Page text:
Recalling Why Corporate Officers Are Fiduciaries
Johnson, Lyman P. Q., Millon, David, William and Mary Law Review
[T]o say that a man is a fiduciary only begins analysis; it gives direction to further inquiry. To whom is he a fiduciary? What obligations does he owe as a fiduciary? In what respect has he failed to discharge these obligations? And what are the consequences of his deviation from duty? (1)
TABLE OF CONTENTS INTRODUCTION I. CORPORATE OFFICERS AS AGENTS: THE ROLES OF LAW, INSTITUTIONAL REALITY, AND THEORY IN SHAPING DISCOURSE A. Officers in Corporate Governance B. Forgetting Why Officers Are Fiduciaries C. Officer Control Subdues the Legal Model D. Fiduciary Discourse Accommodates Reality E. Corporate Theory Blurs Fiduciary Duties II. AGENCY STATUS AND WHY IT MATTERS A. The Fiduciary Duties of Officers B. The Significance of Agency Status 1. The State Law Foundation 2. Fiduciary Duty 3. Officer Liability 4. The Business Judgment Rule C. Corporate Governance Implications 1. Officers' Duty to the Corporate Enterprise 2. Division of Governance Responsibilities 3. Board Composition and Selection CONCLUSION
Chief executive officers wield enormous power in the modern corporation. Such well-known names as Michael Eisner at the Walt Disney Company, Martha Stewart, formerly at Martha Stewart Living, Dick Grasso, formerly head of the New York Stock Exchange, and Dennis Kowzlowski, formerly at Tyco, embody the influence of the modern CEO. When they and other senior officers perform well, the enterprise and its stockholders are likely to flourish; when they misbehave--as many have in recent years (2)--the company, stockholders, creditors, employees, and others in society suffer significant loss. Recent concern about officer wrongdoing has resulted in numerous federal and state criminal charges, (3) the initiation of Securities and Exchange Commission (SEC) administrative proceedings, (4) and imposition of new federal responsibilities on officers through the Sarbanes-Oxley Act. (5) At the same time, Congress, (6) the SEC, (7) the New York Stock Exchange (NYSE), (8) and the Nasdaq (9) all have prescribed new functions for boards of directors and their committees. These initiatives, taken together, aim to improve the overall functioning of corporate governance in public corporations, at both the director level and the officer level. This is not only a response to the widespread rash of recent corporate scandals, but also the latest--and most dramatic--episode in a larger effort to restore a healthy governance relationship between corporate directors and corporate officers.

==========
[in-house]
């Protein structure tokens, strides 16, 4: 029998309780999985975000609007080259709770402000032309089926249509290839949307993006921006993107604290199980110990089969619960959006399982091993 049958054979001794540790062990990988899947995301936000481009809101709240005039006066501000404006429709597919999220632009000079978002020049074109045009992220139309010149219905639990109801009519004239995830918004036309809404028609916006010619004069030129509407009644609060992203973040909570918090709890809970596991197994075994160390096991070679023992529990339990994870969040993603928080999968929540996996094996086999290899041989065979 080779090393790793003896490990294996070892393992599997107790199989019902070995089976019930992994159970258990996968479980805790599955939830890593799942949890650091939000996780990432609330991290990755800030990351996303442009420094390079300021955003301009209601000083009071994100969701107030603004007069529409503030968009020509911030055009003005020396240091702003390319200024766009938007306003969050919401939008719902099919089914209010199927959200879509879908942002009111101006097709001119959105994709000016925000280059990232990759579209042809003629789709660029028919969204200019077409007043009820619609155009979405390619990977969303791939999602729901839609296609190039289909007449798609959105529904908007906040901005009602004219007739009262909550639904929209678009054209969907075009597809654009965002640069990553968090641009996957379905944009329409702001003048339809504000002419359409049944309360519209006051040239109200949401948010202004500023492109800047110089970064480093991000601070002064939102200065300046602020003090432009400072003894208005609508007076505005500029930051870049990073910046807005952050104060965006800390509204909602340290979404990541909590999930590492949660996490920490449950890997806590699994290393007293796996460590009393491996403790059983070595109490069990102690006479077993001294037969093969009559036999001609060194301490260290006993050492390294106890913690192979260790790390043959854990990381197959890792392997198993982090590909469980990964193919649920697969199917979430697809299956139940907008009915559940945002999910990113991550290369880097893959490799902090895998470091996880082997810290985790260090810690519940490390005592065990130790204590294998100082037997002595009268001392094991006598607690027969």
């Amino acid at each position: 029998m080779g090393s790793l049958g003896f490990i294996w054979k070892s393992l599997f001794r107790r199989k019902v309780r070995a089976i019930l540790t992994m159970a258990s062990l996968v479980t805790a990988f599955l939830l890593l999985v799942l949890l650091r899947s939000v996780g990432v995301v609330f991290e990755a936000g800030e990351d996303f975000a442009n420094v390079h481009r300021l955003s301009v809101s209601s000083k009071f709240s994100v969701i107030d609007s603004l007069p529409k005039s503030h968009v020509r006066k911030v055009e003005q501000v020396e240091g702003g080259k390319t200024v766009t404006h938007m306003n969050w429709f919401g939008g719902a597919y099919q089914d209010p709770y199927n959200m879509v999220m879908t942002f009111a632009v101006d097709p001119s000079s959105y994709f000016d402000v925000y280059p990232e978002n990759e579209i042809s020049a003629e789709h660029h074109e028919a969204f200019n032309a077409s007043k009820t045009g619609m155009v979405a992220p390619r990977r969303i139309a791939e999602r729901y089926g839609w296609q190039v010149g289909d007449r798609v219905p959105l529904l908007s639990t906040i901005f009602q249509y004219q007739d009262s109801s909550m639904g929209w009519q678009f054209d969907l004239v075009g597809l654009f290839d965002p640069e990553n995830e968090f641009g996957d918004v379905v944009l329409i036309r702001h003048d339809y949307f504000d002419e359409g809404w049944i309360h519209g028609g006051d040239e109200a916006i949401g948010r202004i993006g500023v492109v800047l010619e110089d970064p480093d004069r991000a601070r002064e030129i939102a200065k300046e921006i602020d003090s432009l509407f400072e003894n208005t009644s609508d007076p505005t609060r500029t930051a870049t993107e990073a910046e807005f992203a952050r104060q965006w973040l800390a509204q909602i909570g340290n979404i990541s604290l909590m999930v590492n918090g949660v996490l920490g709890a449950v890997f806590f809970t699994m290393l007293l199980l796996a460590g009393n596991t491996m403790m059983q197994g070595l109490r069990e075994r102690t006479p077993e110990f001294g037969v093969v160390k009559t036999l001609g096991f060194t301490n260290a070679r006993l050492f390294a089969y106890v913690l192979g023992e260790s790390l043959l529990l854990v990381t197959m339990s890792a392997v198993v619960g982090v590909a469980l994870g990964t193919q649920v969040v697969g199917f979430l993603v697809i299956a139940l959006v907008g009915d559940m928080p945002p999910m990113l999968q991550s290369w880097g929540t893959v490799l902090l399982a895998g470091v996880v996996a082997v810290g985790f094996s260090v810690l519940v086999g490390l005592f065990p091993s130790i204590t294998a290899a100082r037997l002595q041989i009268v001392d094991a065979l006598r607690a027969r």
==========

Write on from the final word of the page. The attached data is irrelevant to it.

For all the renewed federal attention to regulating--and differentiating--corporate officer and director functions, however, a curious fact remains: state fiduciary duty law makes no distinction between the fiduciary duties of these two groups. Instead, courts and commentators routinely describe the duties of directors and officers together, and in identical terms. (10) To lump officers and directors together as generic "fiduciaries," with no distinction being made between them, suggests--as patently is not the case--that their institutional function and legal roles within the corporation are the same. Such a view, consequently, undermines efforts to distinguish more sharply, not blur, the governance responsibilities of these two groups.
Failure to differentiate the duties of officers, who daily manage corporate operations, from directors, who more remotely monitor corporate affairs, stems from a puzzling failure to address an even deeper issue in corporate law: What exactly is the theoretical and conceptual basis for the widespread claim that corporate officers owe fiduciary duties to a corporation and its stockholders? In other words, to Justice Frankfurter's list of good questions to ask about fiduciary status, we can add another: Why do corporate officers owe fiduciary duties? Hardly a week goes by without yet another Delaware decision addressing the subject of director duties. …